After the spectators are finished drawing, we hand the “destroyed” records back to Robert, where he begins playing them on a record player; the songs are oldies, like Hank Williams or the band ABC, and they crack and fizzle and skip, each distorted by the unique markings each person made. After he finishes all of our records, he stops, and begins to give back the records to each person. I was given a record with a picture of two elephants drawn on it. It was a simple performance, probably too simple, and I wish Watts went further with the ideas in this performance like playing with technology and art, as well as the shared experience of music. Perhaps he will revisit these ideas in the future.

David LaGaccia

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Ernst Fischer, Toorchen Tours (2016), D:NA, Tempting Failure. Photo: Lisa Stertz

Ernst Fischer – Toorchen Tours (2016)

In remembrance and honour to friend and artist, Anthea Toorchen, Ernst Fischer invited for a walk through his neighbourhood Herne Hill next to Brixton in South East London. Toorchen had been working with found materials and objects. Her recent work composed of orange - and red-coloured objects that she would puzzle together to organ-like sculptures to confront and question her disease that she deceased from in 2015.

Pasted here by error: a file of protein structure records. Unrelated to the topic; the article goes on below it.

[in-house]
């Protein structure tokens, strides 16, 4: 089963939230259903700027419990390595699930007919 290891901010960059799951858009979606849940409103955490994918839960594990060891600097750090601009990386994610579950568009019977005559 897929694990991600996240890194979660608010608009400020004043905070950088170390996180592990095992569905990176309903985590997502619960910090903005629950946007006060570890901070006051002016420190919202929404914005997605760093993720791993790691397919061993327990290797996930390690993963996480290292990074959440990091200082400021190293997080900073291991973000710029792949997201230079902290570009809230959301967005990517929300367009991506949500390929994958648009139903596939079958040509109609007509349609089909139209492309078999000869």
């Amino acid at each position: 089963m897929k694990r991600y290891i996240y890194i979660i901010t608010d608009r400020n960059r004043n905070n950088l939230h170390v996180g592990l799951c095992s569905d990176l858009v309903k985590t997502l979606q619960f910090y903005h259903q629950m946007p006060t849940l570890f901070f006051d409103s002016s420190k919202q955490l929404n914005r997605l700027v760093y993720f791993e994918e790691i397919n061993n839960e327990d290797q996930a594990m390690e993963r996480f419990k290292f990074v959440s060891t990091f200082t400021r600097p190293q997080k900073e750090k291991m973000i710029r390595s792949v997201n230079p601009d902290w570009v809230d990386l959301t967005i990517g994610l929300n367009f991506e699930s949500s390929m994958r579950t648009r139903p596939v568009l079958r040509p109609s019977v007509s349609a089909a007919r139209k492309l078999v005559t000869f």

Fischer chose only a few stops for his 2-h-walk, but smartly planted several seeds of knowledge at each of them. Bit by bit these seeds grew and transmuted into a bewildered garden of consistent information around rubbish, debris and junk via locality, myths, secrecy, etymology, self-care, fantasy, camp, art, home, sociality, responsibility, the public and the personal, the unwanted and the odd and so forth. One could follow Fischer at all times, or linger in a thought that he triggered in you. He would not forget to remind you of anecdotes, he told you earlier on, weave in specificities of the spaces you visited, or name other TF2016 artist’s work, here Sue Fox’s photo series “The Forgotten”, to encompass his talking tour from always another angle. With his gentle circumspection to everything, Fischer created a satisfying, temporary whole. His enthusiasm and openness gave an easy access to listen and to be with him along this pleasing and captivating Sunday afternoon.